The other day
I came across the word ‘runcible’
as in ‘runcible spoon’.
The word was invented by Edward Lear
as in ‘The Owl and the Pussycat’.
There is something risible about the word ‘runcible’
as in ‘laughter provoking’
which is different than ‘laughable’,
‘laughable’ has connotations of contempt
as in ‘derisible’ meaning ‘worthy of derision’,
‘derisible’ is almost an anagram of ‘desirable’
but back to ‘runcible’,
there is a great bounce, a great versatility to the word:
he walked out the morning after
humming a runcible tune
he had a runcible air about him
an odour that lingered
long after he had left the room.
the sun rose, red and runcible
in a diffident sky
I once spent the best part of six hour plane journey trying to describe the sunrise. There was no inflight entertainment, I could have used the downloadable app but I couldn’t imagine watching out of date Jason Bateman movies for 6 hours on my phone, so I had picked up a Craig Johnson novel, The Cold Dish, to get me through the flight.
This is the first novel in the Walt Longmire series. Walt is a sheriff in modern day Absaroka County, Wyoming. His wife has been dead 4 years and his life is a bit of a mess but there are various people looking out for him including his best friend, Henry Standing Bear. I know what you are thinking – an American law man with a Native American sidekick!! Anyway Craig Johnson navigates this well enough. There are a number of women in Walt’s life, including his daughter Cady, his dispatcher Ruby, a café owner Dorothy, Vic –his deputy, and Vonnie – a romantic interest. Vonnie is rich, beautiful, and troubled. They are all strong women and they don’t take no shit from Walt.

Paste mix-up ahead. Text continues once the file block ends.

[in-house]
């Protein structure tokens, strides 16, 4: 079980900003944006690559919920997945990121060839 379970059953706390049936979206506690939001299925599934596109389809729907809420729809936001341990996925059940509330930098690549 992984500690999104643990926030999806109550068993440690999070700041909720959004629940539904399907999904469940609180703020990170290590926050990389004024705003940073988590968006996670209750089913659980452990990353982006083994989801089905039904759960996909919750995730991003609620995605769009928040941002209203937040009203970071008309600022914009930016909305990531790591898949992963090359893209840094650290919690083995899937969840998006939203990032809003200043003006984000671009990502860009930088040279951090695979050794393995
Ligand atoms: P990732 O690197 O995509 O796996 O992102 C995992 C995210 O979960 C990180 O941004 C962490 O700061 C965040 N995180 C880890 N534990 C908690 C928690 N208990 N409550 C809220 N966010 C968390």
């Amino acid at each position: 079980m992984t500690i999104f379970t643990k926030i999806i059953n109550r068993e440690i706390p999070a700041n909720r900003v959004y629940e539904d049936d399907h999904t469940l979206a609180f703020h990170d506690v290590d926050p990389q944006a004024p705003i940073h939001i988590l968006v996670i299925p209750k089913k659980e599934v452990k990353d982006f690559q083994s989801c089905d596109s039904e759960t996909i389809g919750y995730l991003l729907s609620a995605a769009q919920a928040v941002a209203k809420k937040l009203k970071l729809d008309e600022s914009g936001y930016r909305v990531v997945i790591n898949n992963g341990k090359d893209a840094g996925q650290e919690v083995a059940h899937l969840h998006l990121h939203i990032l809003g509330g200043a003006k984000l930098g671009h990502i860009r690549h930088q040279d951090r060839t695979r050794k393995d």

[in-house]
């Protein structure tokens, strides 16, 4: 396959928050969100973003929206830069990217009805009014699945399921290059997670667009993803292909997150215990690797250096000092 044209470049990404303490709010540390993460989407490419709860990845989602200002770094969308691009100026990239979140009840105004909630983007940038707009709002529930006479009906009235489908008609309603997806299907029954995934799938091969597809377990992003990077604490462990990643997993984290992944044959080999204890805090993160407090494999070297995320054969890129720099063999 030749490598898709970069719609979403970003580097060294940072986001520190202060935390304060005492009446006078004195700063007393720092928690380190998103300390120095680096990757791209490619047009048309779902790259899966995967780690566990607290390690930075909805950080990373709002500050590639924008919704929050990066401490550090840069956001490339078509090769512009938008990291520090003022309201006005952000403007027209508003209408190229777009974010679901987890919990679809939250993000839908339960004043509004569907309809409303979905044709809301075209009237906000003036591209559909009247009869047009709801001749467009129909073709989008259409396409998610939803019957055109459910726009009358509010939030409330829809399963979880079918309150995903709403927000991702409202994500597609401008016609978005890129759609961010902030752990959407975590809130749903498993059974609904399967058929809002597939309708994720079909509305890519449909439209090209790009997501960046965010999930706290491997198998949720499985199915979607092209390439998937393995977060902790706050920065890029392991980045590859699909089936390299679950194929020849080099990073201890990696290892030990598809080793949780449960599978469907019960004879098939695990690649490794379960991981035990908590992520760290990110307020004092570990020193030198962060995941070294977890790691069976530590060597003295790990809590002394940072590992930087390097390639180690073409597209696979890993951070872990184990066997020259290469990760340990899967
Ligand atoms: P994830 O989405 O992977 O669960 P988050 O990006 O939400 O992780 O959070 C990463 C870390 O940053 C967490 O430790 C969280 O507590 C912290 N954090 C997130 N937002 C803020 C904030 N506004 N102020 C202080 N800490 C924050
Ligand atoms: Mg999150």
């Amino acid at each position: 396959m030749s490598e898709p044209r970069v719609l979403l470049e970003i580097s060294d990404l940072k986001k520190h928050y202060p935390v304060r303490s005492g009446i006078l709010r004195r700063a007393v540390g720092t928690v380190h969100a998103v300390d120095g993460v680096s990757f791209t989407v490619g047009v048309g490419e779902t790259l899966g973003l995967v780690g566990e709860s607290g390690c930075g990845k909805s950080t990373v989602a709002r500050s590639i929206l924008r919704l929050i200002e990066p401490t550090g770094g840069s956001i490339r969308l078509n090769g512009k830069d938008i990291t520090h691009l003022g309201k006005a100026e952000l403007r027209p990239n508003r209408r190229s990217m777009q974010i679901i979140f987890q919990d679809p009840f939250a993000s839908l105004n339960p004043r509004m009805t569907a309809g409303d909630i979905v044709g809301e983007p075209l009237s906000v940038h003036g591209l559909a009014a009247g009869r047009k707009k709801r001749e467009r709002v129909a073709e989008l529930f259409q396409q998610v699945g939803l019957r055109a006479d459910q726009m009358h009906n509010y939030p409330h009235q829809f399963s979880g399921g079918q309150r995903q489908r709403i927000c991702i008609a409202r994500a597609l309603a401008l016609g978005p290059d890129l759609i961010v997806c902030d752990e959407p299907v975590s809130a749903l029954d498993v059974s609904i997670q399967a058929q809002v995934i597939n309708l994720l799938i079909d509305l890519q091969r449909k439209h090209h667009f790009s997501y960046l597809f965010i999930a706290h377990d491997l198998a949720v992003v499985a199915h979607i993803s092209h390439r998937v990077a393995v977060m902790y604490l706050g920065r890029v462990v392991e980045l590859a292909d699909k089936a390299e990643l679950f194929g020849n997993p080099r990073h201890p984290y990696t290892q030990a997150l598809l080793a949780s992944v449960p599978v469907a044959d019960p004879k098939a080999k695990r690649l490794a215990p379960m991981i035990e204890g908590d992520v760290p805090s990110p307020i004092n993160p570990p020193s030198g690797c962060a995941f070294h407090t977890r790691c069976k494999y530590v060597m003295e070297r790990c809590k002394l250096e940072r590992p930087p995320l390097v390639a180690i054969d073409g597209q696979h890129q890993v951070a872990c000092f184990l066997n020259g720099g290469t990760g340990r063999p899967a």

Walt is at Henry’s bar talking to Vonnie when he gets a call from Vic that a body has been found in a gulley up in the mountains. Walt heads to the scene, the body is hard to get at and the crime scene is complicated by the fact that a herd of sheep has surrounded the body, shat upon it and chewed at the clothes. The body turns out to be Cody Pritchard, a local boy who was involved in the rape of a girl from the reservation and got off lightly. It’s early morning by the time the crime scene has been secured and there is this moment after a long night where Walt, the narrator, says : “I gazed back up to the patch of sage and scrub weed and watched the sun free itself from the red hills”.
This is what amazes me about novelists, they have to handle character, plot, dialogue and create a world for characters to inhabit, for events to occur and they still find time to come up with lines like I have just quoted. So that was it for me, I spent the rest of the flight trying to come up with different ways to describe the sunrise.
As for the book, it’s well worth a read. Craig Johnson creates believable characters, characters to care about, to root for and the whole thing meanders along laconically with lots of witty banter and joshing – the kind of joshing you would find in a small town cafe at 10 in the morning, one of those cafes with gingham tables and a robust waitress with chemically damaged hair who won’t take any shit from the bunch of plaid shirted retired guys who turn up every morning to shoot the breeze.
the sun rose, red and runcible
in a diffident sky .
Taking part in Open Link Weekend over at earthweal